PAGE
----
The objectives of this investigation were to determine if racial minorities are more adversely affected by ambient air pollution than their white counterparts, and to assess the contribution of socioeconomic status to any observed racial differences in pollution effect. Time-series regression methods were conducted to investigate these hypotheses for daily respiratory hospital admissions in NYC. Pollutants considered included mean daily levels of PM10, O3, H+, and SO4=. The RRs for respiratory hospital admissions were calculated for each pollutant for a maximum minus mean increment in daily pollutant concentration, to estimate the effect of a high-pollution day relative to a typical day. The greatest difference found between the white and nonwhite subgroups was observed for O3, where the white RR was 1.032 (95% confidence interval [CI]: 0.977-1.089) and the nonwhite RR was 1.122 (95% CI: 1.074-1.172). Although not statistically different from each other, the various pollutants' RR estimates for the Hispanic nonwhite category in NYC generally were larger in magnitude than those of the non-Hispanic white group. When these analyses incorporated differences in underlying respiratory hospitalization rates across races (that, among nonwhites, were roughly twice that for whites), the disparities in attributable risks from pollution (in terms of excess admissions/day/million persons) were even larger for nonwhites versus whites.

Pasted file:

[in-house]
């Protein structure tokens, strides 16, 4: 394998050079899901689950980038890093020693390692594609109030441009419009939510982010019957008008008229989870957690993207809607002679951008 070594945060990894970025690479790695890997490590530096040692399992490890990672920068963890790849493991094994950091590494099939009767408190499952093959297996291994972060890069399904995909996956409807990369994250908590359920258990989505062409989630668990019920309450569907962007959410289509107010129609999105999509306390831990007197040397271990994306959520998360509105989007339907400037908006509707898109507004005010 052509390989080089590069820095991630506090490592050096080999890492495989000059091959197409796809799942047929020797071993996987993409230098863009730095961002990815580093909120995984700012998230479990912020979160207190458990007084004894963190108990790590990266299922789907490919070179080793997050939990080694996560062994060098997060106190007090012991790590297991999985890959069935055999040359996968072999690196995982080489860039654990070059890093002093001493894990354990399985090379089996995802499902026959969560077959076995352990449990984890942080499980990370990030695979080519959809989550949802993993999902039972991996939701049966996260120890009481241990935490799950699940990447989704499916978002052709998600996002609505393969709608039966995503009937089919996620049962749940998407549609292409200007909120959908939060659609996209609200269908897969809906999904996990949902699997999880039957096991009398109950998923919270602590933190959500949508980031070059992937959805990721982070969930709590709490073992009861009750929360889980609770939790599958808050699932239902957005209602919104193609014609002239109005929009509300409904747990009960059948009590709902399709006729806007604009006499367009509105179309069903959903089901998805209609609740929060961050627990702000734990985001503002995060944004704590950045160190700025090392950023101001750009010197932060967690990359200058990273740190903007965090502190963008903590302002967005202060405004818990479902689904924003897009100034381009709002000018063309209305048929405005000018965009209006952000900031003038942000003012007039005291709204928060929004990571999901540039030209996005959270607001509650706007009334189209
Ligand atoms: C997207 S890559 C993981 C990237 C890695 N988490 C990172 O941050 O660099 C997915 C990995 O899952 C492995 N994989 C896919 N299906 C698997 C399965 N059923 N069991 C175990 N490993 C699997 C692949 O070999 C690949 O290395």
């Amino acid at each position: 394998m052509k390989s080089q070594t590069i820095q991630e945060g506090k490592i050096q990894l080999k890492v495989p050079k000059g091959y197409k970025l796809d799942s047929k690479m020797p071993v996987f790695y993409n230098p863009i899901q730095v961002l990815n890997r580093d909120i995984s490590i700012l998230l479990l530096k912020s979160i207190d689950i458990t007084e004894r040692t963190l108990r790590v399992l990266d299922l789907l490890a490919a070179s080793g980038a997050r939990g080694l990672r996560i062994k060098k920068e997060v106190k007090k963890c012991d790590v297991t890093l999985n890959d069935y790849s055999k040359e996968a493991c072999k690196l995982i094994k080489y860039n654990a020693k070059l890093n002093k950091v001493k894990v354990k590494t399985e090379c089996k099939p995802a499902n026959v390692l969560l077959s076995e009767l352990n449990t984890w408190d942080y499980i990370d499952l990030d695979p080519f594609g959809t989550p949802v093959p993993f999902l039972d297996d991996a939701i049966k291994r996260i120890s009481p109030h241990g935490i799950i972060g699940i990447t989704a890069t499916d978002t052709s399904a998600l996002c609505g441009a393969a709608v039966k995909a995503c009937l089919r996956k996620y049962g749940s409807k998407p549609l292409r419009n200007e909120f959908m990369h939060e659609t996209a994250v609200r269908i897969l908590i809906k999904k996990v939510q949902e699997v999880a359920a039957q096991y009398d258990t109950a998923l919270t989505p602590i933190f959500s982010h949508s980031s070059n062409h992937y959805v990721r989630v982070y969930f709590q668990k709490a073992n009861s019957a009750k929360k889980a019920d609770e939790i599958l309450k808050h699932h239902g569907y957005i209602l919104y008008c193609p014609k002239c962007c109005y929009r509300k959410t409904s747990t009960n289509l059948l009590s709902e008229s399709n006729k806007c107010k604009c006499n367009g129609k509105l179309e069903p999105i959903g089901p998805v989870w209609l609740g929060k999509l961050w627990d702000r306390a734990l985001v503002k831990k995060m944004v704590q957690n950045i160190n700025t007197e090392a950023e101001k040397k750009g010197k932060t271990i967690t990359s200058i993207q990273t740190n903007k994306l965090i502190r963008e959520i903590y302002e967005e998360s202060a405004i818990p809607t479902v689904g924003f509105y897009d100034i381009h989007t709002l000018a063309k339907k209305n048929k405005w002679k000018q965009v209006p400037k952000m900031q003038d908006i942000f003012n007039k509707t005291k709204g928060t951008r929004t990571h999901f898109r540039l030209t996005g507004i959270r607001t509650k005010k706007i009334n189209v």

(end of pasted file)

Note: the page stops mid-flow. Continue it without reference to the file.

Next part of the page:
When insurance status was used as an indicator of socioeconomic/health coverage status, higher RRs were indicated for the poor/working poor (i.e., those on Medicaid and the uninsured) than for those who were better off economically (i.e., the privately insured), even among the non-Hispanic whites. Thus, the within-race analyses suggested that most of the apparent differences in air pollutant effects found across races were explainable by socioeconomic and/or health care disparities.
Figure 3. New York City race-specific relative risks (for maximum minus mean O3 increment) and their 95% CI for respiratory hospital admissions, stratified by health insurance status.
Journal Articles on this Report : 2 Displayed | Download in RIS Format
|Other project views:||All 5 publications||2 publications in selected types||All 2 journal articles|
||Gwynn RC, Burnett RT, Thurston GD. A time-series analysis of acidic particulate matter and daily mortality and morbidity in the Buffalo, New York, region. Environmental Health Perspectives 2000;108(2):125-133.||
||Gwynn RC, Thurston GD. The burden of air pollution: impacts among racial minorities. Environmental Health Perspectives 2001;109(Suppl 4):501-506.||